Texas Tech University Athletics Invests Heavily in Improving Sport Performance and Reducing Risk of Injury

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Texas Tech University Athletics is implementing the use of a new DXA scanner to monitor their athlete’s body composition and bone density. This technology will allow them to work with all their athletes regardless of size to monitor conditioning efforts, nutritional interventions, and risk of potential injury.

The ELITE DXA Installation at Texas Tech University

"We chose the Norland ELITE DXA because of its scan size. We are not limited in height or width to produce accurate readings for our athletes."

Texas Tech University recently invested in technology that will impact all 17 intercollegiate sports. This technology will improve sports performance and reduce the risk of injury. The Sports Medicine and Sports Nutrition Departments invested in the ELITE DXA from Norland which will result in a multidisciplinary approach to monitoring athlete’s body composition and bone health. The goal being to improve performance reduce risk of injury and monitor overall health of the student athletes.

Dayna McCutchin, Director of Sports Nutrition at Texas Tech University, stated, “We chose the Norland ELITE DXA because of its scan size. We are not limited in height or width to produce accurate readings for our athletes.” Limitations of all other DXA devices prevent athletic departments like Texas Tech University from completing whole body, body composition scanning on their tallest and widest athletes. Any partial scans will impact precision and accuracy. In the elite athletic community of college sports accuracy and precision cannot be sacrificed. Ms. McCutchin further stated, “We also like that the ELITE DXA is the latest technology which produces the lowest radiation amounts of any other machine currently on the market.” This results in less radiation exposure to both the athlete and operator.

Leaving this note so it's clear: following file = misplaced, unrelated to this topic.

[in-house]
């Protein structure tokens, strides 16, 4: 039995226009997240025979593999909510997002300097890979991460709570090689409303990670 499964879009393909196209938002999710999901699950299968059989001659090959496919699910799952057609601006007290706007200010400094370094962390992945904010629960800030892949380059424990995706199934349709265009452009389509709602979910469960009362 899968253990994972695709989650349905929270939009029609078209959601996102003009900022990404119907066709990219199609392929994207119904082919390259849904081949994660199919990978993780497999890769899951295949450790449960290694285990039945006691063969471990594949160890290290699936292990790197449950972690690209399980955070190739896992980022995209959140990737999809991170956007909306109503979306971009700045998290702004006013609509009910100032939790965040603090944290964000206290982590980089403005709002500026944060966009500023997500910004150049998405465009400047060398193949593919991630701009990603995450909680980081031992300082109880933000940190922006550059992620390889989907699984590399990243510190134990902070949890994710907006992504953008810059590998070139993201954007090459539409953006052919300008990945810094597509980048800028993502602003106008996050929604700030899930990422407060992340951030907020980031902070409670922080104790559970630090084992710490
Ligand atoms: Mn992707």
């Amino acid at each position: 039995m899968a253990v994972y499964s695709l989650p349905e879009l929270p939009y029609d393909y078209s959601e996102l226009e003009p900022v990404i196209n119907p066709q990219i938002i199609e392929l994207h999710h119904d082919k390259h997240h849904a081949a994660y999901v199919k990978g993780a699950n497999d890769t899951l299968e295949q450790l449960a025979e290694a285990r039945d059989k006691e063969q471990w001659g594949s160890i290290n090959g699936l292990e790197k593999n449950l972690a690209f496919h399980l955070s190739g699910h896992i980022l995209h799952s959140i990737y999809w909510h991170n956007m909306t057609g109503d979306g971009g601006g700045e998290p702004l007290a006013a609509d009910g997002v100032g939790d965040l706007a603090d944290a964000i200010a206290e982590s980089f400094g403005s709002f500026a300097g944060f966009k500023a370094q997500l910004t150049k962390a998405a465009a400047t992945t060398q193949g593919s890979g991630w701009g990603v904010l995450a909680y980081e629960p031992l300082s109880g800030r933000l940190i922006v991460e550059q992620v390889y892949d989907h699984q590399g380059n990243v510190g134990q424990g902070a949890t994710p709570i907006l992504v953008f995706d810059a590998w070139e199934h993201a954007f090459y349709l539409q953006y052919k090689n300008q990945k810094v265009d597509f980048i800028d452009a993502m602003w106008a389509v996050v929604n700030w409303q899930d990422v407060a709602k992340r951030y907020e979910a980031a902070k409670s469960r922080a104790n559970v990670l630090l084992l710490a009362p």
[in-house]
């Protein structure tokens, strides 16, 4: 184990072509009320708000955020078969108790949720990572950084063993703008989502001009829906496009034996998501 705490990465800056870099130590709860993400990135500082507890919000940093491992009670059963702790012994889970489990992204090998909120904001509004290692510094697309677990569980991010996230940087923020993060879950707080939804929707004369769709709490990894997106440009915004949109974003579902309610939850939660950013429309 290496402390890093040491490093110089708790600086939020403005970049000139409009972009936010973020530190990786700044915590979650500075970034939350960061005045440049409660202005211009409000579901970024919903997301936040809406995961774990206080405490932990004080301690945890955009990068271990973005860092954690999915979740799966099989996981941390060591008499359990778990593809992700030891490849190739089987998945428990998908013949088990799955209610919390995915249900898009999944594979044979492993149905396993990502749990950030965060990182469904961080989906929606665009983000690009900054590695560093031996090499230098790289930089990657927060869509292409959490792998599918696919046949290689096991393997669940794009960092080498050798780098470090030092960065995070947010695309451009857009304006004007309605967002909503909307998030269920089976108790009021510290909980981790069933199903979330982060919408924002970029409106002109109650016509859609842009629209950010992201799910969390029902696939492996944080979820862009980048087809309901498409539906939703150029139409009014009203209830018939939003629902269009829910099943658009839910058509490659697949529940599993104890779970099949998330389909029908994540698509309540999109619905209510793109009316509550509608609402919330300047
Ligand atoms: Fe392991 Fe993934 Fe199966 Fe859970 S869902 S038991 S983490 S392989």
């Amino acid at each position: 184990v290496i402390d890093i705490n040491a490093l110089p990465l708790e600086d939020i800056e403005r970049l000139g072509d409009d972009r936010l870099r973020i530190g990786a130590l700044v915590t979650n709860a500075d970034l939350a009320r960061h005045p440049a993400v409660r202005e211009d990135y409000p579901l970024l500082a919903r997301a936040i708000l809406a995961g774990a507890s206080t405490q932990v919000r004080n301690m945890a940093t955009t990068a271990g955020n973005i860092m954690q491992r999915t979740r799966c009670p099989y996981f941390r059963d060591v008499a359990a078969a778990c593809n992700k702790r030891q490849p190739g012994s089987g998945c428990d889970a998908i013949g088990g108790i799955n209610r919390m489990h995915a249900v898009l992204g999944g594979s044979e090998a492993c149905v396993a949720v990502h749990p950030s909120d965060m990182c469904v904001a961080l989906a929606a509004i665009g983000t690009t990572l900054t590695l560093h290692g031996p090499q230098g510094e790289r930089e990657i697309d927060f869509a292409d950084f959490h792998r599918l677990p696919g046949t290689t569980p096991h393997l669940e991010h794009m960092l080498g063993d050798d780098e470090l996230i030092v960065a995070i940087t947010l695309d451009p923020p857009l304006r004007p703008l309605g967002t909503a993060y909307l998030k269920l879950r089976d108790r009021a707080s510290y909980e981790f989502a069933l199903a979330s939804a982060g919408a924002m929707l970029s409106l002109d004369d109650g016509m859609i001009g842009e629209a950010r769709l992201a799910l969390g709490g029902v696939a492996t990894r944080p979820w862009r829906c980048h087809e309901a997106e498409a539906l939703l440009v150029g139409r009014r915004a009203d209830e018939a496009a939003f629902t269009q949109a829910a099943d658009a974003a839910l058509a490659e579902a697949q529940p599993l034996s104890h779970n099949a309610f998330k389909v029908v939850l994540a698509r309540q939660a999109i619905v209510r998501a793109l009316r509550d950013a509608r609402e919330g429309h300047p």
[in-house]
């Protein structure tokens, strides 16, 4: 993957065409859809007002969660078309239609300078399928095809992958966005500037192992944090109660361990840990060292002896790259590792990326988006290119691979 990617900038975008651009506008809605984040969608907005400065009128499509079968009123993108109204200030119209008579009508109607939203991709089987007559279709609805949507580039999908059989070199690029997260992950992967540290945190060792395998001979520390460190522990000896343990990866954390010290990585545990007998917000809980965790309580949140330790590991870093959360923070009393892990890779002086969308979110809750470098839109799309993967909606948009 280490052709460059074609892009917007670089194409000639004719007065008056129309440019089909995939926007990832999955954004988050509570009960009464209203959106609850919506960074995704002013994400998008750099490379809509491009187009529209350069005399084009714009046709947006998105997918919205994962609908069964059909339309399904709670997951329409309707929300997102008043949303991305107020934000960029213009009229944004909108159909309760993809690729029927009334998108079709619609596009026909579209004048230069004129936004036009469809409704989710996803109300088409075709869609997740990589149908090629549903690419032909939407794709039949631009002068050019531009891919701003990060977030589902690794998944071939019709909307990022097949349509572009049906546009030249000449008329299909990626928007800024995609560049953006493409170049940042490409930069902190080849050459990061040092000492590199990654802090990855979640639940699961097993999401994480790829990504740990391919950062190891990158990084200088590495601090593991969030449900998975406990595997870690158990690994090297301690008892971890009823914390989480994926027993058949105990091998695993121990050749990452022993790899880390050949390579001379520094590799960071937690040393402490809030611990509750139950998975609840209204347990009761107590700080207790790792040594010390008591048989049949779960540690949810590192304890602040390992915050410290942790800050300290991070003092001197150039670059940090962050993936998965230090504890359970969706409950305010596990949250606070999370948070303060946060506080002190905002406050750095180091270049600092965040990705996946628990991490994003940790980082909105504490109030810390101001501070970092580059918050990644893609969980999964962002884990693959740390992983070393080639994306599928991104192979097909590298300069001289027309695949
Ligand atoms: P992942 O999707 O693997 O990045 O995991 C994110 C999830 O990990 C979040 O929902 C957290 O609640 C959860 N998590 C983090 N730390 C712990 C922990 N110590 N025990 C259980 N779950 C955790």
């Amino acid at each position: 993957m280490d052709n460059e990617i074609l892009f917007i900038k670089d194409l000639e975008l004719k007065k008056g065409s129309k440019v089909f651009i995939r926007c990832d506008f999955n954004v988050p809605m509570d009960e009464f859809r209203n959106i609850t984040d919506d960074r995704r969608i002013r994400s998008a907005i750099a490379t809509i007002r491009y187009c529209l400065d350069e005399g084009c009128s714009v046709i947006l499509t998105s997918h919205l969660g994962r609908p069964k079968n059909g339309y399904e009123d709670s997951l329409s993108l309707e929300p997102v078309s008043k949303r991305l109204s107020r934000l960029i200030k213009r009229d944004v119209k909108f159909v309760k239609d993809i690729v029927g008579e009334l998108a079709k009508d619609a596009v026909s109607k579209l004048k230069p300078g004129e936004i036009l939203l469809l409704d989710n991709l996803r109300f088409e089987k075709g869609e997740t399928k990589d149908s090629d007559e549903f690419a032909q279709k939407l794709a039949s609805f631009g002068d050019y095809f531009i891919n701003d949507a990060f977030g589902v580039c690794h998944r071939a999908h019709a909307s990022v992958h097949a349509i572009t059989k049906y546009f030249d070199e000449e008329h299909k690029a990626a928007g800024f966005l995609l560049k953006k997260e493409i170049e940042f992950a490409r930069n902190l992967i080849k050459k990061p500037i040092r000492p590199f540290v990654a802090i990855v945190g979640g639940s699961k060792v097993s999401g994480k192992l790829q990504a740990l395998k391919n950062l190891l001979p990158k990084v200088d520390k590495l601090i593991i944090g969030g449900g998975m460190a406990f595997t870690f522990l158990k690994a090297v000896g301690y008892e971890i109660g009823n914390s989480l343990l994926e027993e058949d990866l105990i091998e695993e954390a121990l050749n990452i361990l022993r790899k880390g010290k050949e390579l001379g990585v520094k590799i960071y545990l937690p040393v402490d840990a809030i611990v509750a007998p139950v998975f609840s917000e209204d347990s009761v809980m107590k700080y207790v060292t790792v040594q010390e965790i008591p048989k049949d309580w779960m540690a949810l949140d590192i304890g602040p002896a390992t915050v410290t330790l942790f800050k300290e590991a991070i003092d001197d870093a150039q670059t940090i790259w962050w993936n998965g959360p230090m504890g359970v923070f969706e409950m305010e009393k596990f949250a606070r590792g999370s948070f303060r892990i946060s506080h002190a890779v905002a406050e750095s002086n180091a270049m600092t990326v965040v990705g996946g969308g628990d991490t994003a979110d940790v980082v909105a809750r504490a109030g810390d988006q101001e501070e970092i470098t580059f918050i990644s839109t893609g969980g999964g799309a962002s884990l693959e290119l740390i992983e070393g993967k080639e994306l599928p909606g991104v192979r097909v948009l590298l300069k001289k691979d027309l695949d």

The Sports Nutrition and Sports Medicine Departments will work together to monitor body composition and lean mass of athletes. According to Ms. McCutchin, “We intend to use the DXA for whole body scans to produce an accurate form of body fat and lean body mass testing. We also plan to use the device to screen for at risk athletes who may have low bone density per MD recommendations.” This team approach to student athlete health and wellness ensures that Texas Tech Athletics prioritizes the wellbeing of its athletes.

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Danny Berkompas
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